In the first part of Path(s) from problem to clarification (Part 1), the paralysing initial situation is described: one circles desperately around a problem without being able to see any way out – here I will now go into more detail about some possibilities for clarification that have proven useful in many cases!
The helpful suggestions in a nutshell: we carry the solution to our problem within us, the art is to also perceive it… freedom of thought and a well-meaning counterpart are usually helpful here. But it is about discovering and perceiving our own true self – and there are as many ways to get to it as there are travellers!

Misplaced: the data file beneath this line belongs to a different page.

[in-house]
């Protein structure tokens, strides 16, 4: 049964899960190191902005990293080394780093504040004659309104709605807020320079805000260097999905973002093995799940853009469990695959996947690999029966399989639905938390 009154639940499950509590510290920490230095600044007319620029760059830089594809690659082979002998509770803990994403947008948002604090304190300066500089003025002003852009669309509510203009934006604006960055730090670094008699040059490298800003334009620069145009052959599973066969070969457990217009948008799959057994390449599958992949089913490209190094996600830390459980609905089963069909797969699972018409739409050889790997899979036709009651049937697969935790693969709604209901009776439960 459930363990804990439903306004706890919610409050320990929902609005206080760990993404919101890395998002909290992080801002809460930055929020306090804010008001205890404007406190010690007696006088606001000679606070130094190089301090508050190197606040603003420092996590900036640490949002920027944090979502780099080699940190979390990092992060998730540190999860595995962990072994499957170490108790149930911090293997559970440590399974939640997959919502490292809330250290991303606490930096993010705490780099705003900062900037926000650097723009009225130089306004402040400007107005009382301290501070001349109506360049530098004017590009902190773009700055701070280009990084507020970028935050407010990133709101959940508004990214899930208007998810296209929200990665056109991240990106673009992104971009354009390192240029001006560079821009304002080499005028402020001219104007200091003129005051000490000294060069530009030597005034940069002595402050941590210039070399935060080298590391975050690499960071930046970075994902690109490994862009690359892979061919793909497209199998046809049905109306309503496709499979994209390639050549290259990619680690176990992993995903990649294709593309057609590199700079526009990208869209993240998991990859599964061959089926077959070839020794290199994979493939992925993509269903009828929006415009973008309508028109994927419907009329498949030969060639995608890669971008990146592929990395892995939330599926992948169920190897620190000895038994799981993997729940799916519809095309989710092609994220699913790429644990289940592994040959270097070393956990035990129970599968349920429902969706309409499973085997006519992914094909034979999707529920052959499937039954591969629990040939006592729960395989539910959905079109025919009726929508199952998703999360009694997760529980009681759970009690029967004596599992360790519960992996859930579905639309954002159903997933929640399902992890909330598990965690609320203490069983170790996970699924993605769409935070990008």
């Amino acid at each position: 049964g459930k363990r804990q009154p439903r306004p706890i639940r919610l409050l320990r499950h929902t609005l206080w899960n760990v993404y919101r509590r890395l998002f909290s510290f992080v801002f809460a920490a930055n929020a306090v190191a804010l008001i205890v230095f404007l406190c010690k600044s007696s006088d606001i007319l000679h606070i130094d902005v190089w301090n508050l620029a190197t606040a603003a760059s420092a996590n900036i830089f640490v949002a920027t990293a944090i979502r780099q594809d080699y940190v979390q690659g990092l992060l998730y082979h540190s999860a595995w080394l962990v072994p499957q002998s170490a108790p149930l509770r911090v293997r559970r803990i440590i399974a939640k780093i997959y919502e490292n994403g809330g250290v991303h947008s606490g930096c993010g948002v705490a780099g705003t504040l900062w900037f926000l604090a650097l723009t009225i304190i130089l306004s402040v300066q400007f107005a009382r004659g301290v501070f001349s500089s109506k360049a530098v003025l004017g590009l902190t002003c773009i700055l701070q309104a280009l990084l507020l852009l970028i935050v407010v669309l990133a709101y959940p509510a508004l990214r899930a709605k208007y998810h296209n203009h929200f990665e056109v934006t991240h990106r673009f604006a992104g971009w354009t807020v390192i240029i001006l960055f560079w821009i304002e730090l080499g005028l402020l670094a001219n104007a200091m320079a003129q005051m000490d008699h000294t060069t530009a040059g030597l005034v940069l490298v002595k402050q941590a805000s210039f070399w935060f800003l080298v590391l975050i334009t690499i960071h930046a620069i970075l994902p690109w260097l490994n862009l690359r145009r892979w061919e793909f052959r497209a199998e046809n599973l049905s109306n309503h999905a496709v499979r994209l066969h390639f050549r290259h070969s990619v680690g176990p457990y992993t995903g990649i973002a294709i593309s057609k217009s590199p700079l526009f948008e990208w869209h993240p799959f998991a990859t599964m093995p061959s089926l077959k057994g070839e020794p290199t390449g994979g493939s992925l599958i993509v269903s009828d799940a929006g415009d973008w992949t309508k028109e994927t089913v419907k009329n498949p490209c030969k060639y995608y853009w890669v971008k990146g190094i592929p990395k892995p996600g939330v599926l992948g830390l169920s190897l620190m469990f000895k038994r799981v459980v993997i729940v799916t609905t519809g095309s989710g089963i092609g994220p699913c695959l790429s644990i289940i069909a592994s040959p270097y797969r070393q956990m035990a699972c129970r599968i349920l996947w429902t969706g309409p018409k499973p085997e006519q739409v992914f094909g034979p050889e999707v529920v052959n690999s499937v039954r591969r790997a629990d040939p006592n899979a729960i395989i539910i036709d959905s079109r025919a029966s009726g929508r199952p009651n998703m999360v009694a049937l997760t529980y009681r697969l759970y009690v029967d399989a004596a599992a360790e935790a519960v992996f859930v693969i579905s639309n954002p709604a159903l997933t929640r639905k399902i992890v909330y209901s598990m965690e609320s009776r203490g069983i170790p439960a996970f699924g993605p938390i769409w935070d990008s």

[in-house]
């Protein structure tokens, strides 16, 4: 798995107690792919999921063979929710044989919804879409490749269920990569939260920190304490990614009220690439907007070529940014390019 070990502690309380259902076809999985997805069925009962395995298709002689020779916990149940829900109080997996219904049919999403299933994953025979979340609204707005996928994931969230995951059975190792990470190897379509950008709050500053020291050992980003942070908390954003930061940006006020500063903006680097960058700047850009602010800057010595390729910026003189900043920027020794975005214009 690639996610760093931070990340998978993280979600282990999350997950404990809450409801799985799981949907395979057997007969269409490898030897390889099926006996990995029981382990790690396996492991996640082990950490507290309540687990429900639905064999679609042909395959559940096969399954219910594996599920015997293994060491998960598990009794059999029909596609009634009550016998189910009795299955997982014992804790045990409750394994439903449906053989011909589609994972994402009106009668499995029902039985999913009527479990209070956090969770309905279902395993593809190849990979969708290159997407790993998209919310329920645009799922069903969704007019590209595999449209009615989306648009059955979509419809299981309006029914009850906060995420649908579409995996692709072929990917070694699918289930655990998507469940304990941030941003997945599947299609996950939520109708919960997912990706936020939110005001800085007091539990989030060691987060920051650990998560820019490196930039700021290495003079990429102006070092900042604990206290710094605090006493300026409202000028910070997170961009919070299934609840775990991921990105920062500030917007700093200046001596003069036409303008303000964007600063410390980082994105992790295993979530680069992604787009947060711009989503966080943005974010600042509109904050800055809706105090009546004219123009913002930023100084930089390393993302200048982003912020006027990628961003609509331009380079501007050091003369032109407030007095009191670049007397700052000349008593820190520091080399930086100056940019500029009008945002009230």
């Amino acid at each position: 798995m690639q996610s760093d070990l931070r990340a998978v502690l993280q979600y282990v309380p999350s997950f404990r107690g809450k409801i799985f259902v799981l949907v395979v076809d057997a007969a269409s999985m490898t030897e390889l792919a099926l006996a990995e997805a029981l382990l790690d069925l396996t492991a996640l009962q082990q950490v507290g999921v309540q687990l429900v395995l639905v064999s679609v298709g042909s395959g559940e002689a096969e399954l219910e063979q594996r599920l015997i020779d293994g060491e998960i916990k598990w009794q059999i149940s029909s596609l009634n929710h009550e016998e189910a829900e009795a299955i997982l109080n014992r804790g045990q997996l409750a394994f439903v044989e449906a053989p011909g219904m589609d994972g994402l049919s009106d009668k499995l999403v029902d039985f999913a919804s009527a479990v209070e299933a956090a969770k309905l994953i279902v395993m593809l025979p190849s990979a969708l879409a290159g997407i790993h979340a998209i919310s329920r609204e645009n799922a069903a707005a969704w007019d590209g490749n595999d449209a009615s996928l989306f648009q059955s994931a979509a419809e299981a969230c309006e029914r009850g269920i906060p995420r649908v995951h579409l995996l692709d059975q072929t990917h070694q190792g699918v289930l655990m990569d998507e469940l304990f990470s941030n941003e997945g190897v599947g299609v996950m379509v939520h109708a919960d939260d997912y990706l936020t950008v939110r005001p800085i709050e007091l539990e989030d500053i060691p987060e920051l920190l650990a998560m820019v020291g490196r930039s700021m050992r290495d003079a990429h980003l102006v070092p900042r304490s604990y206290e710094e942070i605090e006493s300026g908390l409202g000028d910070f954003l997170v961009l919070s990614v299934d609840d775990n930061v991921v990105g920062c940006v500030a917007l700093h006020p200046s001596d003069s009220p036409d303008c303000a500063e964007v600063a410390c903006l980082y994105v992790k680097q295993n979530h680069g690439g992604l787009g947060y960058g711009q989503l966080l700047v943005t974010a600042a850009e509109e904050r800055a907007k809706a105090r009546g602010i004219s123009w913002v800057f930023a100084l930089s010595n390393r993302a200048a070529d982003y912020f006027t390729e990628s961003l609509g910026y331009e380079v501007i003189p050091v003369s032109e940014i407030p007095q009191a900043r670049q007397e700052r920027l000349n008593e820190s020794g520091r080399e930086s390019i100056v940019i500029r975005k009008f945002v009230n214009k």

Here I will present some of these paths in 6 basic directions:
- Written self-exploration, alone or with others.
- Verbal self-exploration with a counterpart
- Access through movement
- Visualising inner parts, alone or guided
- Access through non-verbal creative expression
- Playful self-awareness, alone or guided
Each of these approaches can lead us to insights. It is better to do something consciously and intentionally, anything at all, than to remain in a mentally and emotionally blocked situation. And if it is the intentional breathing in and out of a meditation. That too is doing.
1st path to clarification: Written self-exploration, alone or with others.
One of the most powerful methods of self-knowledge I have ever been privileged to know is writing. It goes without saying that this is not about writing essays, advertising copy or other everyday texts. It is about writing as a path.